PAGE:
So I found an article that used the controversy about the Christian cheerleading banners in Kountze, Texas, as a jumping off point to complain about the loss of Christians’ “religious freedom” in the US. The article is from a site called “American Thinker,” which appears to be another wingnut site like the WND except with less ads (because more ads would be physically impossible). The article is absolute crap, and I thought I’d tear it apart line by line. You know, fun!
Anyway, it starts off like this:
The atheists have struck again. Having discovered that a small group of cheerleaders in Kountze, Texas (pop. 2,100) were lettering Bible verses on football banners, the Freedom from Religion Foundation sprang into action. It contacted the Kountze school authorities, presumably with threats of legal action if the religious expression was not banned.
This is the last occurance of facts in the entire piece. From here, the author takes a hard right into crazyland, where government sponsorship of religion is “religious freedom” and neutrality is “promoting atheism.” Observe.
Now the controversy is headed for a court hearing. The cheerleaders are accused of displaying a Bible verse on the sort of banner that is held up for a few seconds at the beginning of games before players crash through it. This activity was apparently so upsetting that one person in Kountze tipped off the Freedom from Religion group, who appear to be intent on wiping out even the tiniest vestige of religious expression in America.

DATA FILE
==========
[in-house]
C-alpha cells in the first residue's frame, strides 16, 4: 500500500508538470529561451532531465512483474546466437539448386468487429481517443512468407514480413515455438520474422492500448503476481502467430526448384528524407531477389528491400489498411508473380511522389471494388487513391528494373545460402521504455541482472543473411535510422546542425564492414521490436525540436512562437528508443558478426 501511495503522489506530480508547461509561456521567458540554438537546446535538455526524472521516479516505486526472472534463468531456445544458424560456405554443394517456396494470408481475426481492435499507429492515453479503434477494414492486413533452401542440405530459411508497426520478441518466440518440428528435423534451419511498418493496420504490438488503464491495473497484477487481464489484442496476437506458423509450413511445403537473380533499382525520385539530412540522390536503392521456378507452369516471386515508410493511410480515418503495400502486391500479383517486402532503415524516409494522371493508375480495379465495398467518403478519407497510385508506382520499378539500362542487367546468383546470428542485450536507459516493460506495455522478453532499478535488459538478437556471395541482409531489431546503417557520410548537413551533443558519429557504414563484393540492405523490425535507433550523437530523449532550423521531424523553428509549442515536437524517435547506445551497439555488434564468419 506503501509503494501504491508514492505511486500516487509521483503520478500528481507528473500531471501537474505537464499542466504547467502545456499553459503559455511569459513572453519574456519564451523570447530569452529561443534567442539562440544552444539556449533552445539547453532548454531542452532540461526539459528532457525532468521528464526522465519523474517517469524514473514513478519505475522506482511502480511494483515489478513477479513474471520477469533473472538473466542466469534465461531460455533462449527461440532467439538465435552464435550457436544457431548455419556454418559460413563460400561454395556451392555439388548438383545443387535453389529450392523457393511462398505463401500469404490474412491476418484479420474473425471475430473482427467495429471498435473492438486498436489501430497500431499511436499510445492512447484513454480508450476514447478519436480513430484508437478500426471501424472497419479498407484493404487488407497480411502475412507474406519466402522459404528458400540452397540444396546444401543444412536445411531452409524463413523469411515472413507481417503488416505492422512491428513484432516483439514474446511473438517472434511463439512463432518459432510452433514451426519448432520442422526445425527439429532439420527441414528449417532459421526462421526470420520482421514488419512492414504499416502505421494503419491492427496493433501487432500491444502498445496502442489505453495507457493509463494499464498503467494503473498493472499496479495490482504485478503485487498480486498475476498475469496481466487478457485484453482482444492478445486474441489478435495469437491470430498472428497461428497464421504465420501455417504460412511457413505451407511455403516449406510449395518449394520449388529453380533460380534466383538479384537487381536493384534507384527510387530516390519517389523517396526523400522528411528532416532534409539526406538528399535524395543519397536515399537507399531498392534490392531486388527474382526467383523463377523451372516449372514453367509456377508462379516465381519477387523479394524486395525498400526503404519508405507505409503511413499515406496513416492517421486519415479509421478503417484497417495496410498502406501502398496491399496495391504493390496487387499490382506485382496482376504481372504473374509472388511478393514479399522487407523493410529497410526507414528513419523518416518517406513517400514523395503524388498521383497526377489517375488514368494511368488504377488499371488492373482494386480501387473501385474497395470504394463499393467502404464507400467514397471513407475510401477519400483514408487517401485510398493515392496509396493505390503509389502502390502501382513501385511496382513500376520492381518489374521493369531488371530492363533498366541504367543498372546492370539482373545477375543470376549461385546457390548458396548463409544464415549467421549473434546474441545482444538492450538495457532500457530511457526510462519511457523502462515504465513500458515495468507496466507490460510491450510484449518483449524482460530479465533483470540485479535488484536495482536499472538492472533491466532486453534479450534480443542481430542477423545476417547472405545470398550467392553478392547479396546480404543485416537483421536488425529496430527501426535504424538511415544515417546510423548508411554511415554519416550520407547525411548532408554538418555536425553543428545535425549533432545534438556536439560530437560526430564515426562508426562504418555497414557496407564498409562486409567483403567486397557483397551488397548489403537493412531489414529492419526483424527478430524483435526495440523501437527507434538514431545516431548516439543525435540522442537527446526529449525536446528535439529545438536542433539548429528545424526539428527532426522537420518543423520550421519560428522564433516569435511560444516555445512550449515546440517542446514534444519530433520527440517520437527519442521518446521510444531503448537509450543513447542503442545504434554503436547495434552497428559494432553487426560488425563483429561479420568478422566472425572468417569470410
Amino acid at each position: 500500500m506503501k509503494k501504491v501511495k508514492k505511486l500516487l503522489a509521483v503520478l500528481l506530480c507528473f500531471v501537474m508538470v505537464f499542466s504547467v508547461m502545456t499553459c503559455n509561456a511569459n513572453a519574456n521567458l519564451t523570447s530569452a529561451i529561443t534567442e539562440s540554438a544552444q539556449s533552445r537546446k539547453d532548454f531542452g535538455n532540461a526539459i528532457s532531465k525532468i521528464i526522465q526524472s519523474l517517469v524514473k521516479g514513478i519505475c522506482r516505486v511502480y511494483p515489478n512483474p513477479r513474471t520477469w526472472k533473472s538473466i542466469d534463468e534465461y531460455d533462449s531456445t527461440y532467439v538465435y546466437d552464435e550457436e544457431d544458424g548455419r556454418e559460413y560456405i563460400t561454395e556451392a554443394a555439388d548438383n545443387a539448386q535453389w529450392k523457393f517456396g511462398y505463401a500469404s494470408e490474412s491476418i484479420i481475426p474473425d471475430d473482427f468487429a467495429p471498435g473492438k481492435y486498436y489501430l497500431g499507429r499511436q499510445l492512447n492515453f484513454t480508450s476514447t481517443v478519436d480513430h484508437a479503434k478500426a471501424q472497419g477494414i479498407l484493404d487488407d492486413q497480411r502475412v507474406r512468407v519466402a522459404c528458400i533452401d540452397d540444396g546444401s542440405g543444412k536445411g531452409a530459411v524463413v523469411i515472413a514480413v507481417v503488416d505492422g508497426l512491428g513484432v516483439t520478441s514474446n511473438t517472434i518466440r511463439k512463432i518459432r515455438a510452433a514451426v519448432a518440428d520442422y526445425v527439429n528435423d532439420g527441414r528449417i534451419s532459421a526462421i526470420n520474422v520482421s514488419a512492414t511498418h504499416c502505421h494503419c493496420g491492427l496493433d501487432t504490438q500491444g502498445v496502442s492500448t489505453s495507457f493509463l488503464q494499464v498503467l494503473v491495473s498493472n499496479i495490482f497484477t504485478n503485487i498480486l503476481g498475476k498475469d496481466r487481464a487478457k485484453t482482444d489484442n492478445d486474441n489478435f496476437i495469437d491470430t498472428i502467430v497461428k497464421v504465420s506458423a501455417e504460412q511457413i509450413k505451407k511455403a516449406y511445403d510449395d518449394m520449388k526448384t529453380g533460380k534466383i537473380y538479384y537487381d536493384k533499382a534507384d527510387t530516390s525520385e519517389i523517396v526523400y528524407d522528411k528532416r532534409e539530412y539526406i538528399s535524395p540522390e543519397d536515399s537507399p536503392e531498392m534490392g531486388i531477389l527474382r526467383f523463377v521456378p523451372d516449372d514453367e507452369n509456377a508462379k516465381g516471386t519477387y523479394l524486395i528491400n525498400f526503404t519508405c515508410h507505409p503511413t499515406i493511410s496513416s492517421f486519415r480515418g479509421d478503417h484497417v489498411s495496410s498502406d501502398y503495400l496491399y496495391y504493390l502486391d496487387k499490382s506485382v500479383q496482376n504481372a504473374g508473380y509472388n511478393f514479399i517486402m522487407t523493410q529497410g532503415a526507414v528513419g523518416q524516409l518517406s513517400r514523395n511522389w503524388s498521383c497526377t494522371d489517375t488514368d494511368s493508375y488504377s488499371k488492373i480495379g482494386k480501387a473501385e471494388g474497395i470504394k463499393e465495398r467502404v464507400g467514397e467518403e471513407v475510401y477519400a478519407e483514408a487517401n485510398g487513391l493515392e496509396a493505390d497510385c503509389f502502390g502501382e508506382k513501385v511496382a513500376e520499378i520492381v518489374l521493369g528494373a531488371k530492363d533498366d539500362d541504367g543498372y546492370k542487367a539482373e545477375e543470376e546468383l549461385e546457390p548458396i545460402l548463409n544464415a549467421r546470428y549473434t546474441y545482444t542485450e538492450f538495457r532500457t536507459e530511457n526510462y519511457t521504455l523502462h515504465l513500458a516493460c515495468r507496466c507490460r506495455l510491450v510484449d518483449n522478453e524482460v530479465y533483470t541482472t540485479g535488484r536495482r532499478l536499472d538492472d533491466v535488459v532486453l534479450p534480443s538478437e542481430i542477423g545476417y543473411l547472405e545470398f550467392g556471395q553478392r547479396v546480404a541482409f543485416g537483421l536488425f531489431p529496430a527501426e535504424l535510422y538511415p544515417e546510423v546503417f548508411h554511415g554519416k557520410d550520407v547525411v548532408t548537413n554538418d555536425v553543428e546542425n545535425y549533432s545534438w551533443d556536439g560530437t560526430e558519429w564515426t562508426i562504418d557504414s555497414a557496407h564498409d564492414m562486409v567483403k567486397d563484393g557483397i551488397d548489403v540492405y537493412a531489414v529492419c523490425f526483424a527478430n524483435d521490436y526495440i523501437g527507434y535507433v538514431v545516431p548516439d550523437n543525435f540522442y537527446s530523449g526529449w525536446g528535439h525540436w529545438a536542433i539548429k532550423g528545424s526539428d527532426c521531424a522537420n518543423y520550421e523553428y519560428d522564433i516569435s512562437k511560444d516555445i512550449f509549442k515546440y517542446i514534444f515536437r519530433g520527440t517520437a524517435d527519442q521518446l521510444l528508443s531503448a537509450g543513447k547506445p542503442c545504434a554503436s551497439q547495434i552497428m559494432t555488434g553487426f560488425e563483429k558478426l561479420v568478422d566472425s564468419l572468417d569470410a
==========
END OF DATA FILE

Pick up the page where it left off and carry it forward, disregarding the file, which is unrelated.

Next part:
This is kinda factual, at least at first. What the author didn’t mention is that the FFRF actually never sued anybody. The school administrators actually made the right decision and stopped the banners from happening. A group of parents and students are actually suing the school themselves, but you won’t see this guy mention that. I’m actually going to leave the “wiping out religious expression” comment until a bit later. He harps on that quite a bit.